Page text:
Preparing for a recent trip to Washington D.C., I made my first-ever attempt to board a plane without checking my bag. I went to Target and spent a fortune on those special little 3 ounce bottles and travel-size beauty products.
When I got to the TSA security gauntlet in Des Moines, a very official TSA agent pulled me out of the line for a "special" screening. Then I was delivered some bad news. "You're only allowed a sandwich bag size bag of liquids," Mr. Screener infomed me. "You have more than twice the amount that is allowed. You are going to have to check your bag."
Not only was this going to make me potentially late in boarding my plane, but the TSA was essentially forcing me to pay a $25 bag fee. I think they must make a special commission on curly-haired girls like me. Here's the secret memo:
From: The Money Grubbing Airlines
We have noticed that women with curly hair rarely can get through security with the regulation sandwich bag full of toiletries. Snag any of these violators and we will go half-sies with you on the bag fee that they'll have to pay for violating our arbitrary rules.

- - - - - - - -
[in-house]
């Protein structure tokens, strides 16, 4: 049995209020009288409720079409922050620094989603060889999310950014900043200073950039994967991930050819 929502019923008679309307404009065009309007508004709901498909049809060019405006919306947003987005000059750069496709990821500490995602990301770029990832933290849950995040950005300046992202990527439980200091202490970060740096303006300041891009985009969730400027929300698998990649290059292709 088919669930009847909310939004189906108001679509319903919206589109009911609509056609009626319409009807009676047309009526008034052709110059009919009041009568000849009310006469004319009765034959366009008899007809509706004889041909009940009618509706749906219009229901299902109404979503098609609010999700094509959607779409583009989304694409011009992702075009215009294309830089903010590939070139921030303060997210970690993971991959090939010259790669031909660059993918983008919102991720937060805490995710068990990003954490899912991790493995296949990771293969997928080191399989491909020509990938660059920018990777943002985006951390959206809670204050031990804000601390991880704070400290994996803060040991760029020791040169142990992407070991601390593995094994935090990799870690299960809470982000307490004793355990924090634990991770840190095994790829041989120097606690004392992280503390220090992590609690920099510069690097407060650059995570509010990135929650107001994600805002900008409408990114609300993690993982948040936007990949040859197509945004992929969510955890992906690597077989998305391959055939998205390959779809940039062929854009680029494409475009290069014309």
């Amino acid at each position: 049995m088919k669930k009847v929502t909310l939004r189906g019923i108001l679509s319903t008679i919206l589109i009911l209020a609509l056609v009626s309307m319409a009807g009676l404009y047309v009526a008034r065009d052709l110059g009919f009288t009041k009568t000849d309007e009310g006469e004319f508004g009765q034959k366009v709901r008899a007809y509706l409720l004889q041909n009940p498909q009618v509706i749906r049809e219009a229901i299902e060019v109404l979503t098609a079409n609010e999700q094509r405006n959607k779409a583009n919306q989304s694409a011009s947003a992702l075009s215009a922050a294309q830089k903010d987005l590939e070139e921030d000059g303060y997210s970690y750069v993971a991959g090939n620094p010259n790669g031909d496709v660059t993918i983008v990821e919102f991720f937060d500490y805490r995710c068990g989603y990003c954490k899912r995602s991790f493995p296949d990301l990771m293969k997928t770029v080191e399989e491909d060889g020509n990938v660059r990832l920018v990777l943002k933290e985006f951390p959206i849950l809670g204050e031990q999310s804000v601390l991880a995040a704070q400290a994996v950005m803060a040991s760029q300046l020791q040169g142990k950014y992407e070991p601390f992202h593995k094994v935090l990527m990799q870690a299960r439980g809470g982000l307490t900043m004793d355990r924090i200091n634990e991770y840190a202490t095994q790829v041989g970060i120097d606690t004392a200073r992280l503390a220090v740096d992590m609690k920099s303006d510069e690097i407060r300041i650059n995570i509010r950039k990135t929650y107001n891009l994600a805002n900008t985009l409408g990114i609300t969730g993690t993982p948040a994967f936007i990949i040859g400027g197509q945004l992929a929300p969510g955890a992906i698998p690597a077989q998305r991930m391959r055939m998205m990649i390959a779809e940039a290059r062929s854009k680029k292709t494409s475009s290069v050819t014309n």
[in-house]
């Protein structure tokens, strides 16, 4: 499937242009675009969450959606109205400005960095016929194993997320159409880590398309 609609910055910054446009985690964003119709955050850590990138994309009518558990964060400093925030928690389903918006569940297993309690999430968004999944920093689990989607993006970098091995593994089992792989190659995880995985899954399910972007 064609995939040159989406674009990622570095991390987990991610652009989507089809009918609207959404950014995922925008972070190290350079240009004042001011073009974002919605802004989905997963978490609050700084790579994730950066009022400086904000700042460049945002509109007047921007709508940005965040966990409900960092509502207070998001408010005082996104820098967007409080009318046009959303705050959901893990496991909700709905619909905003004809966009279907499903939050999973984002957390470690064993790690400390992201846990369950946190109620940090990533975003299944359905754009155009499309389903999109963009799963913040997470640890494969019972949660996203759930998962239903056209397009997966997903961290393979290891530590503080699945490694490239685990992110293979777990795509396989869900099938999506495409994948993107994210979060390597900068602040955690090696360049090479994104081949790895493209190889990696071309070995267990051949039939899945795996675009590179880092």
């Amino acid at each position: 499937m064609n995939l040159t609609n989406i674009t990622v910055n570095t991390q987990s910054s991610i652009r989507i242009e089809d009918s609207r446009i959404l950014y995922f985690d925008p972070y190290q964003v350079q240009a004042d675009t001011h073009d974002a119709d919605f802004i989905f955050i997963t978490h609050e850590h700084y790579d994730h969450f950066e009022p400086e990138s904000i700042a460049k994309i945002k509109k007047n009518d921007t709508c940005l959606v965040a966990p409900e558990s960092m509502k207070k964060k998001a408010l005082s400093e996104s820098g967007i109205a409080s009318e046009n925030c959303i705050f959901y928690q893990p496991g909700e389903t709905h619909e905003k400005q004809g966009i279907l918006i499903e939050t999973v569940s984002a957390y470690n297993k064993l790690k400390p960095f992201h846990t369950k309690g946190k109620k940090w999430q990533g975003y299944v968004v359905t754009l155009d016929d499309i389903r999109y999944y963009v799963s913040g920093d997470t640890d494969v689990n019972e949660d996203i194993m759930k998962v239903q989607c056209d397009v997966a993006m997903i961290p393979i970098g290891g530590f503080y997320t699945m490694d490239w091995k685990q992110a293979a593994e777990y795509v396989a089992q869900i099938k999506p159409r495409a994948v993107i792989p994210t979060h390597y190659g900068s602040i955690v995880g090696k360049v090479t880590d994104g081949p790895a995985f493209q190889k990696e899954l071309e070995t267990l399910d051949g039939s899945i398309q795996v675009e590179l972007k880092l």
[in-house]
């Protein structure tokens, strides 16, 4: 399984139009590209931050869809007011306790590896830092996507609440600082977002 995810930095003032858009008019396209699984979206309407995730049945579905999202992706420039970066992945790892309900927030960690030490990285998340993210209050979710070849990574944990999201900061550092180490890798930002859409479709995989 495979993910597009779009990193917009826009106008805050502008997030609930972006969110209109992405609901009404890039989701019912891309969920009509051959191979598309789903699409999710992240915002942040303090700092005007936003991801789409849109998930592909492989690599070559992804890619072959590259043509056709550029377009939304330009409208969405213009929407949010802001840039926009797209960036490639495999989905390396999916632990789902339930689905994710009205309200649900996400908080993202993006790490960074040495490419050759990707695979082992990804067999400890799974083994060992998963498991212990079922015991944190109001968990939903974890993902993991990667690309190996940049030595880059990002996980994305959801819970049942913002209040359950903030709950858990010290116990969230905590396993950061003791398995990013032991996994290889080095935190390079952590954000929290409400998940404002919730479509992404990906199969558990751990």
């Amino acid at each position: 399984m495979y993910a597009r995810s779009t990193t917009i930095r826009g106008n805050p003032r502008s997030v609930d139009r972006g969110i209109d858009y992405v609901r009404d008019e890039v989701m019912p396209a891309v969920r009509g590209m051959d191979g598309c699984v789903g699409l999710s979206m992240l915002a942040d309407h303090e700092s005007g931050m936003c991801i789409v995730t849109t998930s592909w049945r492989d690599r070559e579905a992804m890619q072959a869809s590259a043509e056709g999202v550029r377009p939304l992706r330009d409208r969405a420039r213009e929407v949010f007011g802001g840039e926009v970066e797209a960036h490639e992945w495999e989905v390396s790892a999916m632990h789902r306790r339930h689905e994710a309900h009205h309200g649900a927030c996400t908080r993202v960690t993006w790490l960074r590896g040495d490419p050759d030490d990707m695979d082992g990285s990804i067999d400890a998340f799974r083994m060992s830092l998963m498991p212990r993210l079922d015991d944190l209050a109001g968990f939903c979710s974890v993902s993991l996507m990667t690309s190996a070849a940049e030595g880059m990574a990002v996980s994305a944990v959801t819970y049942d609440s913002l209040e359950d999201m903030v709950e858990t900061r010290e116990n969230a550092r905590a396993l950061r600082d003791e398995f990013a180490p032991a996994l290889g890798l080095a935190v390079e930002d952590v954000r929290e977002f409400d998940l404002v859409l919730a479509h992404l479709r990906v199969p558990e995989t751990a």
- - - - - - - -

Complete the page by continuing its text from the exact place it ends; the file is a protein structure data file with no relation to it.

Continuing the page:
Secretary Napolitano can't understand why all these frilly chicks are bitching about the regs. Why can't they just use soap and a washcloth like the rest of us?
So here's what I tried to bring through security:
- 2 bottles of hair gel
- Facewash stuff
- Facescrub stuff
- Babyoil (makeup remover)
As you might surmise, this lack of product for my curly hair would be a disaster. So, instead of throwing my newly-purchased, carefully filled bottles away, Mr. TSA agent perp-walked me over to the exit lane (after my gloved groping by someone who actually turns out to be a Facebook friend) and I was forced to return to the check-in line at Delta, now filled by last-minute slackers.
By the way, TSA, you're sending mixed messages to the public. Here is the picture on your website that says what the bag should look like. The bag pictured clearly contains more than three containers. That is what I looked at before packing. So get your story straight, and stop embarrassing your well-intentioned passengers.